Since then, the band has, notched up over 60m in album sales, released a string of hits including the internationally famed, ‘Don’t You Forget About Me’ written by producer Keith Forsey and musician Steve Schiff for the film, The Breakfast Club.
They’ve also received numerous accolades and awards. Counted among the highlights of their career, is the Live Aid event (1985) and the 70th birthday tribute to Nelson Mandela (2008).
“You know people often ask me about success and whether it’s down to luck or talent. Well, to be honest, luck does play a big role and talent is a definite advantage! Having said that, there’s an awful lot of talented people in the world and it doesn’t always come to fruition. In my opinion, the things that gave us the gall to get up there and pull it off was, imagination and self-belief. If you have those two things, it’s a powerful combination.”
Once again Kerr’s thoughts return to childhood where he says the seeds of imagination were sown.
“My dad gave me a library ticket. I remember looking at it and wondering what was so special about it. I mean, there didn’t seem anything extraordinary about something that kids at school already owned. But dad pointed out that not all children had the privilege of being able to read or had access to free books. That ticket turned out to be the greatest gift ever. The introduction to classics like The Famous Five, Robinson Crusoe, and Huckleberry Finn, fed my imagination. It sowed the seeds of curiosity about other lands, instilled a sense of adventure and a desire to travel.” Future travels would take the star around the world but his very first adventure was to what he describes as “glamorous” Bray.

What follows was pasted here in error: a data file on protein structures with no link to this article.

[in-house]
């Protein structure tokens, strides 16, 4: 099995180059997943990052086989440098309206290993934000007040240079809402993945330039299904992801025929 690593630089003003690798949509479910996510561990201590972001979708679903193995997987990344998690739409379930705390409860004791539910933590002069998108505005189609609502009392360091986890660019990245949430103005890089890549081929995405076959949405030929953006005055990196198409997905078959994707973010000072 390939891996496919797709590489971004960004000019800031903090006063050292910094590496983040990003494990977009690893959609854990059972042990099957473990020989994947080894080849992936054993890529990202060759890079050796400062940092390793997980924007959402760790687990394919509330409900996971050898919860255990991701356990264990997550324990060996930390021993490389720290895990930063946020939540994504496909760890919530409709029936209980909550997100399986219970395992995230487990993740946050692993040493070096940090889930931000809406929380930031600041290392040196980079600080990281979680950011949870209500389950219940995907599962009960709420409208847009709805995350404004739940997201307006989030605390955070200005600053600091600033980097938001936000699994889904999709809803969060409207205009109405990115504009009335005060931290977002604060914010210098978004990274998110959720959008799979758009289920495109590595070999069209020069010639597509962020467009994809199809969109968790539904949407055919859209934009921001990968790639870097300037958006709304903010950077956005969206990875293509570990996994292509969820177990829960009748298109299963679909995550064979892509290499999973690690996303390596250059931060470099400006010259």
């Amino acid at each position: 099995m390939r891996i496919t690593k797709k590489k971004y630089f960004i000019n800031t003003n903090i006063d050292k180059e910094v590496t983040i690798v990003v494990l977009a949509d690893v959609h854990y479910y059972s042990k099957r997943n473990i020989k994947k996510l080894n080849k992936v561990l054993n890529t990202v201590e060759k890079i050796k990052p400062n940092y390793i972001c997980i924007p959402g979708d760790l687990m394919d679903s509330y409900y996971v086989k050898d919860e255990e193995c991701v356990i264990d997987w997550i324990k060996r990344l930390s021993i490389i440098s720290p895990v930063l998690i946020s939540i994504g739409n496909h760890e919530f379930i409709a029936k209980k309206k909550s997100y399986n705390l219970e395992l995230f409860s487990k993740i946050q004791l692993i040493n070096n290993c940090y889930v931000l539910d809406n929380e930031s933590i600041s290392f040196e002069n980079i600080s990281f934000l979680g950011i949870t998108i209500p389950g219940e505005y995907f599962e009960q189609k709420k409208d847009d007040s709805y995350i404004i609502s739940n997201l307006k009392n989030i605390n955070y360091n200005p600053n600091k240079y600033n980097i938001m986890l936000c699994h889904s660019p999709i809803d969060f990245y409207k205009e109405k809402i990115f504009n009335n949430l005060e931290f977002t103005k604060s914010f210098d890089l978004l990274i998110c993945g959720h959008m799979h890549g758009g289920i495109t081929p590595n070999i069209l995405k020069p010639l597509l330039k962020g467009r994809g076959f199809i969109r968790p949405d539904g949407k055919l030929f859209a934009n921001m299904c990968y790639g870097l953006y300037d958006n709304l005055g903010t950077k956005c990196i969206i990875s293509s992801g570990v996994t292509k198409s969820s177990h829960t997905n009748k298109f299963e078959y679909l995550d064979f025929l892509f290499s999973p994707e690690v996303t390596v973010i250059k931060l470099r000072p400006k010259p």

“I was very young at the time, but I still remember that first holiday in Bray. Now don’t forget this was at a time when there were no such things as package holidays to the sun. To us, Ireland was very glamorous and, as a child, going to Bray was a big adventure. I remember boarding the ferry and seeing the lower deck filled with cattle. I couldn’t figure out why we were taking cows to Ireland, didn’t they have their own?! The trips to Bray were more than a family holiday. Both my parents were born in Scotland but we had a lot of Irish history and so it was important that we got to know the country and establish an appreciation for the culture and our heritage.”
Having rocketed to success in the 80s, by the late 90s the band’s popularity began to wane. But judging by their latest effort, Direction of the Heart, their 18th studio album, Simple Minds is back on track. Most of the album was written in Sicily, where Kerr and Churchill both live, but one of the tracks, ‘Vision Thing’ a beautiful and powerful tribute to Jim’s dad, was penned by Jim and Charlie while staying at the home of Mr Kerr senior who was terminally ill at the time. He passed away in 2019.
“The first verse of [‘Vision Thing’] is me talking to him, but the second verse I’m addressing the younger me. He was my best pal and a great influence.’ Now, 63 and a father of two, (Yasmin, his daughter with Chrissie Hynde and a son, David, with second wife, Patsy Kensit) Kerr sums up: “It’s been a hell of a journey! It hasn’t always been easy, but it’s what I wanted to do. It’s been incredible.”